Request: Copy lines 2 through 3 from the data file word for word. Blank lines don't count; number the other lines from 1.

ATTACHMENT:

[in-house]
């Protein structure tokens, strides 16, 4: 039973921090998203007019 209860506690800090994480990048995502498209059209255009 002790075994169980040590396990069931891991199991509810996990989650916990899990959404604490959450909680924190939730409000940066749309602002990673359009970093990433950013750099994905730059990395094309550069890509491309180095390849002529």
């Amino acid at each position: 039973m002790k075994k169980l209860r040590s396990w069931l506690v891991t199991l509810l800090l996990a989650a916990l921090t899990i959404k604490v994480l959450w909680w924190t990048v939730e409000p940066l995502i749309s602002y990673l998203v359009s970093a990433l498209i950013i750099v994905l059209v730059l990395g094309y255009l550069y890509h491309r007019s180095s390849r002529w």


């Protein structure tokens, strides 16, 4: 039973921090998203007019 209860506690800090994480990048995502498209059209255009 002790075994169980040590396990069931891991199991509810996990989650916990899990959404604490959450909680924190939730409000940066749309602002990673359009970093990433950013750099994905730059990395094309550069890509491309180095390849002529």
């Amino acid at each position: 039973m002790k075994k169980l209860r040590s396990w069931l506690v891991t199991l509810l800090l996990a989650a916990l921090t899990i959404k604490v994480l959450w909680w924190t990048v939730e409000p940066l995502i749309s602002y990673l998203v359009s970093a990433l498209i950013i750099v994905l059209v730059l990395g094309y255009l550069y890509h491309r007019s180095s390849r002529w």